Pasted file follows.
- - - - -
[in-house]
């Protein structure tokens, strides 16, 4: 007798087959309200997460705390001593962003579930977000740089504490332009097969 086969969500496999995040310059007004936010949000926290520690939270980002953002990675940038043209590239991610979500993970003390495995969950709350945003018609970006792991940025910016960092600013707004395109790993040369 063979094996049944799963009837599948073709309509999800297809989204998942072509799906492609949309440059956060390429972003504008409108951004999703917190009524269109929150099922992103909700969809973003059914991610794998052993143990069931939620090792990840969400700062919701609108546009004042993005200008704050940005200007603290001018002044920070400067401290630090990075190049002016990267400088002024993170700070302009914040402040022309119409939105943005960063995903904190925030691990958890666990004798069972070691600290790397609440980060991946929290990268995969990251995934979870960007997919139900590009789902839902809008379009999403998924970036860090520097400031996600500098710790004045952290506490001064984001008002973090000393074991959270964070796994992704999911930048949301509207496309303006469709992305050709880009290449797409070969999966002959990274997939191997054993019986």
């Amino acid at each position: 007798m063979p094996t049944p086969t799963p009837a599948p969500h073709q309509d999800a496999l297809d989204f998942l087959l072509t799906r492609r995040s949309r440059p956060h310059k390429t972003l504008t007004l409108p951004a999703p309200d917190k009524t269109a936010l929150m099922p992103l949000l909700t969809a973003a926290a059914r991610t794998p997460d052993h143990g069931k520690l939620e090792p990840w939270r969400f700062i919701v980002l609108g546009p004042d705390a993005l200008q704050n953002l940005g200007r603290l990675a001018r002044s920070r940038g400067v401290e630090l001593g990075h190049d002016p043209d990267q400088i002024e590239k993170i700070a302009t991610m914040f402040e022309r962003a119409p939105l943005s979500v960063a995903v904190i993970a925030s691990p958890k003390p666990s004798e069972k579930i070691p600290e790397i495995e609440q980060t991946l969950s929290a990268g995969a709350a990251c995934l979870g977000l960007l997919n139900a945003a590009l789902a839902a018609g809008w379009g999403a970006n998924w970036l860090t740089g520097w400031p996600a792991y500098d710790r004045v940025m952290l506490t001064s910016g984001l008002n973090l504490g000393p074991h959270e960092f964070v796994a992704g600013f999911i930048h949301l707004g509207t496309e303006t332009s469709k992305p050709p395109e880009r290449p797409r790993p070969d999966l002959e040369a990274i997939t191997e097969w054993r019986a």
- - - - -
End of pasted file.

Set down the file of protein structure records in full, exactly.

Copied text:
[in-house]
């Protein structure tokens, strides 16, 4: 007798087959309200997460705390001593962003579930977000740089504490332009097969 086969969500496999995040310059007004936010949000926290520690939270980002953002990675940038043209590239991610979500993970003390495995969950709350945003018609970006792991940025910016960092600013707004395109790993040369 063979094996049944799963009837599948073709309509999800297809989204998942072509799906492609949309440059956060390429972003504008409108951004999703917190009524269109929150099922992103909700969809973003059914991610794998052993143990069931939620090792990840969400700062919701609108546009004042993005200008704050940005200007603290001018002044920070400067401290630090990075190049002016990267400088002024993170700070302009914040402040022309119409939105943005960063995903904190925030691990958890666990004798069972070691600290790397609440980060991946929290990268995969990251995934979870960007997919139900590009789902839902809008379009999403998924970036860090520097400031996600500098710790004045952290506490001064984001008002973090000393074991959270964070796994992704999911930048949301509207496309303006469709992305050709880009290449797409070969999966002959990274997939191997054993019986």
């Amino acid at each position: 007798m063979p094996t049944p086969t799963p009837a599948p969500h073709q309509d999800a496999l297809d989204f998942l087959l072509t799906r492609r995040s949309r440059p956060h310059k390429t972003l504008t007004l409108p951004a999703p309200d917190k009524t269109a936010l929150m099922p992103l949000l909700t969809a973003a926290a059914r991610t794998p997460d052993h143990g069931k520690l939620e090792p990840w939270r969400f700062i919701v980002l609108g546009p004042d705390a993005l200008q704050n953002l940005g200007r603290l990675a001018r002044s920070r940038g400067v401290e630090l001593g990075h190049d002016p043209d990267q400088i002024e590239k993170i700070a302009t991610m914040f402040e022309r962003a119409p939105l943005s979500v960063a995903v904190i993970a925030s691990p958890k003390p666990s004798e069972k579930i070691p600290e790397i495995e609440q980060t991946l969950s929290a990268g995969a709350a990251c995934l979870g977000l960007l997919n139900a945003a590009l789902a839902a018609g809008w379009g999403a970006n998924w970036l860090t740089g520097w400031p996600a792991y500098d710790r004045v940025m952290l506490t001064s910016g984001l008002n973090l504490g000393p074991h959270e960092f964070v796994a992704g600013f999911i930048h949301l707004g509207t496309e303006t332009s469709k992305p050709p395109e880009r290449p797409r790993p070969d999966l002959e040369a990274i997939t191997e097969w054993r019986a």